South Korea has successfully launched its first lunar orbiter on Friday morning.
According to the Ministry of Science and ICT, the Korea Pathfinder Lunar Orbiter, also known as Danuri, was launched at 8:08 a.m. Friday, Korea time, or 7:08 p.m. on Thursday, Eastern Standard time.
Danuri, developed by the Korea Aerospace Research Institute(KARI), was launched into space from the Cape Canaveral Space Force Station in Florida on a Falcon 9 rocket developed by U.S. aerospace company SpaceX.
The space vehicle detached from the rocket about 40 minutes after liftoff at an altitude of one-thousand-656 kilometers and made its first contact with the ground station one and a half hours after launch.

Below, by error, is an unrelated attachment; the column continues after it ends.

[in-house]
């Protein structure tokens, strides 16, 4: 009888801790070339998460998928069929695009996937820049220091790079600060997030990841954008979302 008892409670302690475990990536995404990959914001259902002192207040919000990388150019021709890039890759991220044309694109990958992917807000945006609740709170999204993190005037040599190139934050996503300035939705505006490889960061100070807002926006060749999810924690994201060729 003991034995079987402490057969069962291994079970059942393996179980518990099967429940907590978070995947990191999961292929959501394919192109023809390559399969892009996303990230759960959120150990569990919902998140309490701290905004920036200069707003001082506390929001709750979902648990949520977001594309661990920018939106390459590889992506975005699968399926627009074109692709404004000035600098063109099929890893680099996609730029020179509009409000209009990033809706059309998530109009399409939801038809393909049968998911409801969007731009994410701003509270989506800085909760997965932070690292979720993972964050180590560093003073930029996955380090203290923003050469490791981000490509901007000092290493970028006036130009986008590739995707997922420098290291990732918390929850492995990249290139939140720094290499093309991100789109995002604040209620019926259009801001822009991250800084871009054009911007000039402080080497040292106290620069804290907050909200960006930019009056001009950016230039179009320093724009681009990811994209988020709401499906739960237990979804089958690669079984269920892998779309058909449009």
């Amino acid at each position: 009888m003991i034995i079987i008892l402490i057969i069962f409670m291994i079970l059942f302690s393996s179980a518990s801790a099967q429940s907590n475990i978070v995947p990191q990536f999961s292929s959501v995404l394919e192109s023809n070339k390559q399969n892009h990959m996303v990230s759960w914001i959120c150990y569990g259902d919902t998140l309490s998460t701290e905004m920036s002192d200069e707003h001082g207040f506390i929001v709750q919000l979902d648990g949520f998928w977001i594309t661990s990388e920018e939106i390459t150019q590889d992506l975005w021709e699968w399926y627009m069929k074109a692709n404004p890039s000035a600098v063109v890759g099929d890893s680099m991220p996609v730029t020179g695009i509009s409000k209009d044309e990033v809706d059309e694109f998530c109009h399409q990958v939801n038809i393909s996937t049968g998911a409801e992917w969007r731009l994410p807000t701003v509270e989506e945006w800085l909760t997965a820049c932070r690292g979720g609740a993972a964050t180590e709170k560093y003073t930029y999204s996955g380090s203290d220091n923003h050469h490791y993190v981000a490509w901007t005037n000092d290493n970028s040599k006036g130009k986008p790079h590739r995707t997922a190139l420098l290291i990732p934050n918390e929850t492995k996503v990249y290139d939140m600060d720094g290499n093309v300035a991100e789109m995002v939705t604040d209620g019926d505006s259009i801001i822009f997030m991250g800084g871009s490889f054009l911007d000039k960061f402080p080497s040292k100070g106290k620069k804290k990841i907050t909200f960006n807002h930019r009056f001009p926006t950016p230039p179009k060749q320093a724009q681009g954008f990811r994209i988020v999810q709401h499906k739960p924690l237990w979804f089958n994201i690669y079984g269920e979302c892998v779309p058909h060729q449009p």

The science ministry said it confirmed that Danuri successfully entered its designated trajectory as of 2 p.m..
The space vehicle arrived at the space station in Florida on July 7 and completed all the checkups and preparations for the launch. Danuri was moved to a launch pad on Thursday morning and erected at around 3 p.m. Korea time.
Danuri will take an energy-efficient trajectory called a "Ballistic Lunar Transfer" from the Earth to the moon, using the gravity of both and that of the Sun. The method uses less energy, but takes longer to reach the destination.
If all goes according to plan, Danuri will enter lunar orbit on December 16 and settle into an orbital altitude of 100 kilometers on December 31. It will conduct a year-long scientific observation of the moon.